Neither Lady nor Slave: Working Women of the Old South

By Susanna Delfino; Michele Gillespie | Go to book overview

NOTES
1
See, for instance, the essays by Timothy J. Lockley, Bess Beatty, and Michele Gillespie in this volume
2
West Virginia officially became a state on 20 June 1863. When discussing pre-1863 events, I use “western Virginia” to refer to those counties that became part of the new state. I am indebted to Lori Hostuttler, whose research in newspapers enriched this article. Deborah's story is told in Rebecca Harding Davis, Life in the Iron Mills, or The Korl Woman (Old Westbury, N.Y.: Feminist Press, 1972).
3
Ibid., 19, 15.
4
Ohio County Will Book, vol. 3, p. 276, Ohio County Court Clerk's Office, Wheeling, W. Va.; Virginia, vol. 34, p. 182, R. G. Dun & Co. Collection, Baker Library, Harvard Business School, Boston, Mass. (hereafter R. G. Dun & Co. Collection); “To the Public,” Wheeling Daily Intelligencer, 15 November 1863. The 1835 date comes from the fact that she said she had been in business for twenty-eight years by 1863.
5
For most of the nineteenth century, the census used 8,000 as the definition of “city.” By 1900, that number had dropped to 4,000. By 1920, when the census takers declared the nation to be over 50 percent urban for the first time, the number was down to 2,500, and that is the number historians have continued to use.
6
Wheeling's population was 5,221 in 1830; 7,885 in 1840; 11,435 in 1850; 14,100 in 1860; and 19,280 in 1870. The city had only 11 male slaves and 33 female slaves in 1850 and a total

-141-

Notes for this page

Add a new note
If you are trying to select text to create highlights or citations, remember that you must now click or tap on the first word, and then click or tap on the last word.
One moment ...
Default project is now your active project.
Project items

Items saved from this book

This book has been saved
Highlights (0)
Some of your highlights are legacy items.

Highlights saved before July 30, 2012 will not be displayed on their respective source pages.

You can easily re-create the highlights by opening the book page or article, selecting the text, and clicking “Highlight.”

Citations (0)
Some of your citations are legacy items.

Any citation created before July 30, 2012 will labeled as a “Cited page.” New citations will be saved as cited passages, pages or articles.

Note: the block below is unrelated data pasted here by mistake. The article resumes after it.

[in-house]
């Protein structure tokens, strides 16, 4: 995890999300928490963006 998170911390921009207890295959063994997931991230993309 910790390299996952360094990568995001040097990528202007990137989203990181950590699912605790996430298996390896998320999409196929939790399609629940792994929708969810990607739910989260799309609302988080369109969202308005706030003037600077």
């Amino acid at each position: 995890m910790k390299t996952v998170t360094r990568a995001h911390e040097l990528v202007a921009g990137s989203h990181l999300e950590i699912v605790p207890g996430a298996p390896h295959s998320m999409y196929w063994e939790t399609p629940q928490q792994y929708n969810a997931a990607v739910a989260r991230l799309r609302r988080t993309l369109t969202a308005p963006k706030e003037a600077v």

We also added the ability to view new citations from your projects or the book or article where you created them.

Notes (0)
Bookmarks (0)

You have no saved items from this book

Project items include:
  • Saved book/article
  • Highlights
  • Quotes/citations
  • Notes
  • Bookmarks
Notes
Cite this page

Cited page

Style
Citations are available only to our active members.
Buy instant access to cite pages or passages in MLA, APA and Chicago citation styles.

(Einhorn, 1992, p. 25)

(Einhorn 25)

1. Lois J. Einhorn, Abraham Lincoln, the Orator: Penetrating the Lincoln Legend (Westport, CT: Greenwood Press, 1992), 25, http://www.questia.com/read/27419298.

Cited page

Bookmark this page
Neither Lady nor Slave: Working Women of the Old South
Table of contents

Table of contents

Settings

Settings

Typeface
Text size Smaller Larger Reset View mode
Search within

Search within this book

Look up

Look up a word

  • Dictionary
  • Thesaurus
Please submit a word or phrase above.
Print this page

Print this page

Why can't I print more than one page at a time?

Help
Full screen
/ 324

matching results for page

    Questia reader help

    How to highlight and cite specific passages

    1. Click or tap the first word you want to select.
    2. Click or tap the last word you want to select, and you’ll see everything in between get selected.
    3. You’ll then get a menu of options like creating a highlight or a citation from that passage of text.

    OK, got it!

    Cited passage

    Style
    Citations are available only to our active members.
    Buy instant access to cite pages or passages in MLA, APA and Chicago citation styles.

    "Portraying himself as an honest, ordinary person helped Lincoln identify with his audiences." (Einhorn, 1992, p. 25).

    "Portraying himself as an honest, ordinary person helped Lincoln identify with his audiences." (Einhorn 25)

    "Portraying himself as an honest, ordinary person helped Lincoln identify with his audiences."1

    1. Lois J. Einhorn, Abraham Lincoln, the Orator: Penetrating the Lincoln Legend (Westport, CT: Greenwood Press, 1992), 25, http://www.questia.com/read/27419298.

    Cited passage

    Thanks for trying Questia!

    Please continue trying out our research tools, but please note, full functionality is available only to our active members.

    Your work will be lost once you leave this Web page.

    Buy instant access to save your work.

    Already a member? Log in now.

    Author Advanced search

    Oops!

    An unknown error has occurred. Please click the button below to reload the page. If the problem persists, please try again in a little while.